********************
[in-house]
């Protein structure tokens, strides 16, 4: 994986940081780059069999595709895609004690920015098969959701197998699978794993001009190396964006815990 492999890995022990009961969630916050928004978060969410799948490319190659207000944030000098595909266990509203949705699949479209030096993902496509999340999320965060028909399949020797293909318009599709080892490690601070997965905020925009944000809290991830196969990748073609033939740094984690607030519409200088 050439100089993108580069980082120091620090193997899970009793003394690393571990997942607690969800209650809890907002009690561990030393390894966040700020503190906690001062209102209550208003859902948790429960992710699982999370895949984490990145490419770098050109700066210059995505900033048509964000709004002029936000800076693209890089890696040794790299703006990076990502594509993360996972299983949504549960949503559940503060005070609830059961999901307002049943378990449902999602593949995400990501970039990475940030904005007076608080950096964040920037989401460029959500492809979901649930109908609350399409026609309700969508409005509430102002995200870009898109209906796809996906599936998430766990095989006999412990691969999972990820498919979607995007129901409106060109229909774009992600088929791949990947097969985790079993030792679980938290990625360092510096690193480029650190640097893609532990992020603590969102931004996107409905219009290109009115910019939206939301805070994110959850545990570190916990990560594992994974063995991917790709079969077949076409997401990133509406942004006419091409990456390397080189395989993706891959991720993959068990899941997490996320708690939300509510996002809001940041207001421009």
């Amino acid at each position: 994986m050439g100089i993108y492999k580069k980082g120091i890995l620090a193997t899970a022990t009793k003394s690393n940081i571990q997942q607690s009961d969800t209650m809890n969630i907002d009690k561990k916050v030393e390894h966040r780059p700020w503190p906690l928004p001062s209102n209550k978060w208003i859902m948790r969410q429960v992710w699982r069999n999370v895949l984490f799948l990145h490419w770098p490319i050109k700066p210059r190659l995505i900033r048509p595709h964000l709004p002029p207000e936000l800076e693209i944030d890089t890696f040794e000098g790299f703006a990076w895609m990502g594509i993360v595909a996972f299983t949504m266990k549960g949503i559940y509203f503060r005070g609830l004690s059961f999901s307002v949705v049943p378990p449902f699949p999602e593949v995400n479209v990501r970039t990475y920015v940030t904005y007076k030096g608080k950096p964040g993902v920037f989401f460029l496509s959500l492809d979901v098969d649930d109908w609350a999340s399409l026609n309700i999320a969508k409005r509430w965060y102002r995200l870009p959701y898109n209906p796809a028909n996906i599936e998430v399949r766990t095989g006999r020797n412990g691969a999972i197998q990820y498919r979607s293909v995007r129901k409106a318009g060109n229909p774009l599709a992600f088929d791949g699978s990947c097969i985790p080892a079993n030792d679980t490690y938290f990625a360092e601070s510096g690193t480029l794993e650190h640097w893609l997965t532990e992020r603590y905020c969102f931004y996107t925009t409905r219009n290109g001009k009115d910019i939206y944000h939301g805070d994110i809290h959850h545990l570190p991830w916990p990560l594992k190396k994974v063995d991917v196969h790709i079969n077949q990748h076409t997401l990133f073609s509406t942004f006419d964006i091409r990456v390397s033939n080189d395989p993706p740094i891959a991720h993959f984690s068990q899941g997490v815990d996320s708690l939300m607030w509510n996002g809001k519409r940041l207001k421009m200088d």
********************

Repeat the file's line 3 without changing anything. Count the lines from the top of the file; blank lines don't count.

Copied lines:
């Amino acid at each position: 994986m050439g100089i993108y492999k580069k980082g120091i890995l620090a193997t899970a022990t009793k003394s690393n940081i571990q997942q607690s009961d969800t209650m809890n969630i907002d009690k561990k916050v030393e390894h966040r780059p700020w503190p906690l928004p001062s209102n209550k978060w208003i859902m948790r969410q429960v992710w699982r069999n999370v895949l984490f799948l990145h490419w770098p490319i050109k700066p210059r190659l995505i900033r048509p595709h964000l709004p002029p207000e936000l800076e693209i944030d890089t890696f040794e000098g790299f703006a990076w895609m990502g594509i993360v595909a996972f299983t949504m266990k549960g949503i559940y509203f503060r005070g609830l004690s059961f999901s307002v949705v049943p378990p449902f699949p999602e593949v995400n479209v990501r970039t990475y920015v940030t904005y007076k030096g608080k950096p964040g993902v920037f989401f460029l496509s959500l492809d979901v098969d649930d109908w609350a999340s399409l026609n309700i999320a969508k409005r509430w965060y102002r995200l870009p959701y898109n209906p796809a028909n996906i599936e998430v399949r766990t095989g006999r020797n412990g691969a999972i197998q990820y498919r979607s293909v995007r129901k409106a318009g060109n229909p774009l599709a992600f088929d791949g699978s990947c097969i985790p080892a079993n030792d679980t490690y938290f990625a360092e601070s510096g690193t480029l794993e650190h640097w893609l997965t532990e992020r603590y905020c969102f931004y996107t925009t409905r219009n290109g001009k009115d910019i939206y944000h939301g805070d994110i809290h959850h545990l570190p991830w916990p990560l594992k190396k994974v063995d991917v196969h790709i079969n077949q990748h076409t997401l990133f073609s509406t942004f006419d964006i091409r990456v390397s033939n080189d395989p993706p740094i891959a991720h993959f984690s068990q899941g997490v815990d996320s708690l939300m607030w509510n996002g809001k519409r940041l207001k421009m200088d």